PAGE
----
Attention A T users. To access the menus on this page please perform the following steps. 1. Please switch auto forms mode to off. 2. Hit enter to expand a main menu option (Health, Benefits, etc). 3. To enter and activate the submenu links, hit the down arrow. You will now be able to tab or arrow up or down through the submenu options to access/activate the submenu links.

VA NY Harbor Health Care System


Heroes on the Hudson

Veterans kayak in the Hudson River during the adaptive sports clinic event.

Veterans learn to kayak in the Hudson River off of Pier 66 during the all-day adapative sports clinic, Heroes on the Hudson.

By Nate Sulat
Friday, July 22, 2011
The occasion didn’t seem particularly weighty. Men and women in various brightly colored shirts waited for their turn for a sailing trip, a seat on an NYPD speedboat, or just a chance to get out and paddle around in the Hudson River in kayaks. But for many of the Veterans who attended Heroes on the Hudson – an VA adaptive sports clinic hosted by VA New York Harbor Healthcare System, Veterans Integrated Network 3 and the Wounded Warrior Project – it was more than a simple chance to have a good time in the summer sun just off of Pier 66 on the West Side of Manhattan. It was cathartic.

Paul Yarbrough, an Army veteran and double forearm amputee, wasn’t going to get in a kayak. To hear him tell it, Yarbrough has done so five times in his life, and each time he managed to capsize. But just spending time with fellow Veterans was enough.

“It gives you an opportunity to allow people to try to use equipment that, normally, they wouldn’t think they was able to do,” Yarbrough said. “If you can get out and kayak and you don’t have any legs, think about what you’ll try to do at home. It’s very inspiring.”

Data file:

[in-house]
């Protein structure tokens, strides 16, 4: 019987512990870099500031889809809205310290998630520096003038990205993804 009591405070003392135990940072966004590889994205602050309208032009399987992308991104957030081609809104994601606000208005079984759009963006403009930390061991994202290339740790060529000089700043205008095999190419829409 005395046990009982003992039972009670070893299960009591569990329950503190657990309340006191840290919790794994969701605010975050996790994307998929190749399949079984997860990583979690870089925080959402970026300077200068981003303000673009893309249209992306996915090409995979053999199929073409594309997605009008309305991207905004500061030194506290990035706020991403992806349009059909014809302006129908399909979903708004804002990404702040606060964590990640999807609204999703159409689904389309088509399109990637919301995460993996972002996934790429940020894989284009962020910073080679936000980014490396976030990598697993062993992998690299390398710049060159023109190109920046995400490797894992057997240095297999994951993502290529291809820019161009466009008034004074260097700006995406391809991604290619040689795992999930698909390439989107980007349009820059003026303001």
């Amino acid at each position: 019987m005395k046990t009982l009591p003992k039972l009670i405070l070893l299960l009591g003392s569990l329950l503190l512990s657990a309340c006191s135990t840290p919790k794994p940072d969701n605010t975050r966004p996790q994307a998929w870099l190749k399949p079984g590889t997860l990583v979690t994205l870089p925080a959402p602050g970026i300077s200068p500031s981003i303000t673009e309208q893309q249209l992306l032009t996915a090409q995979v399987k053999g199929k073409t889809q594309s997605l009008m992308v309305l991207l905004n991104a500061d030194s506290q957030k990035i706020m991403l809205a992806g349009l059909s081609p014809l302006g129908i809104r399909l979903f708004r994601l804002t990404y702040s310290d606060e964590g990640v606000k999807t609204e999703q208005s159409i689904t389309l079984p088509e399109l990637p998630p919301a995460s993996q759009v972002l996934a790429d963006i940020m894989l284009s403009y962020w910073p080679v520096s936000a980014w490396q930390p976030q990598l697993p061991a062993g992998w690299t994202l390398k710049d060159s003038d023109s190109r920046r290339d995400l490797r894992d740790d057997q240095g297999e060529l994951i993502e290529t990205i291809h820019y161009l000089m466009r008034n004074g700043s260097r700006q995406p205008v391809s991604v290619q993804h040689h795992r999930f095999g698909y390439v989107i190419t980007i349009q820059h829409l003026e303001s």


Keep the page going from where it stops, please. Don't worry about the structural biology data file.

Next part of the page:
Bob Christensen, a Marine Corps veteran, returned from his service in Vietnam with post-traumatic stress disorder in 1969.

“I really had a great time today,” Christensen said. “And it wasn’t just the sailing and the kayaking – it was the whole environment. All the people, the staff here, the staff from Northport VA… it was just a great day.”

Christensen jokes about his figure – “they wouldn’t let me into the Marine Corps in this condition,” the portly Veteran chuckled – and was afraid he wouldn’t get a chance to get into a kayak. Staff improvised, tying together two boats side-by-side so that Christensen could get out in the water with his fellow Veterans.

“A day like today: Did we all benefit from it? Did I benefit from it? Sure,” said Christensen. “I benefitted from it and I had a good time today. But it was just one more day of being with people that I know really care about me.”

For the VA staff – those people that care - the experience was an affirmation of sorts.

“Events like this remind me of how special working at the VA is,” said Jonathan Glasberg, DPT with the Physical Medicine and Rehabilitation service at NY Harbor.

“I think Heroes on the Hudson was an outstanding success. We had Veterans travel to Pier 66 to watch the activities as spectators, because they didn't think they would be able to participate in the sports. With the guidance, encouragement and coaching of our amazing volunteer staff, every Veteran athlete got in a boat and successfully participated in sailing, kayaking or both.,” said Leif Nelson, DPT, ATP, CSCS, VISN 3 Prosthetics Clinical Coordinator. “Some of the men and women will continue with these sports and set new goals. For some, their achievements will lead them elsewhere. Whatever the next chapter is for each individual, the ultimate goal of the clinic was to empower these Veterans, and that could be seen in the smiles on their faces at the end of the day.”


Get Updates

Subscribe to Receive
Email Updates